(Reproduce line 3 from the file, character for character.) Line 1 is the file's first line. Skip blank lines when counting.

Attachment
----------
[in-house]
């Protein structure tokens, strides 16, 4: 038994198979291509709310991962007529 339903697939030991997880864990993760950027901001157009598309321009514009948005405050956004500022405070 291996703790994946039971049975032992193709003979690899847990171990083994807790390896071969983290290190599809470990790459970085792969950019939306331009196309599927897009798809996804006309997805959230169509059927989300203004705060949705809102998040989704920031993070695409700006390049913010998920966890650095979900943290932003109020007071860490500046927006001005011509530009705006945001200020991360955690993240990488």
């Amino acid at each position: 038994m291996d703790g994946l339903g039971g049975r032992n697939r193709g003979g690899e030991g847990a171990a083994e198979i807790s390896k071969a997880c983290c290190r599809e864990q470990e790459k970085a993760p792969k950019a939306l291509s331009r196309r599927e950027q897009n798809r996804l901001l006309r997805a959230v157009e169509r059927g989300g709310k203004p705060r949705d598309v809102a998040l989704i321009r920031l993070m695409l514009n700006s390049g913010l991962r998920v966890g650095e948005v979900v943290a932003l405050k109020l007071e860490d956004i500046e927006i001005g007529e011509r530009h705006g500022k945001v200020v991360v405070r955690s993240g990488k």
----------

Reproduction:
């Amino acid at each position: 038994m291996d703790g994946l339903g039971g049975r032992n697939r193709g003979g690899e030991g847990a171990a083994e198979i807790s390896k071969a997880c983290c290190r599809e864990q470990e790459k970085a993760p792969k950019a939306l291509s331009r196309r599927e950027q897009n798809r996804l901001l006309r997805a959230v157009e169509r059927g989300g709310k203004p705060r949705d598309v809102a998040l989704i321009r920031l993070m695409l514009n700006s390049g913010l991962r998920v966890g650095e948005v979900v943290a932003l405050k109020l007071e860490d956004i500046e927006i001005g007529e011509r530009h705006g500022k945001v200020v991360v405070r955690s993240g990488k």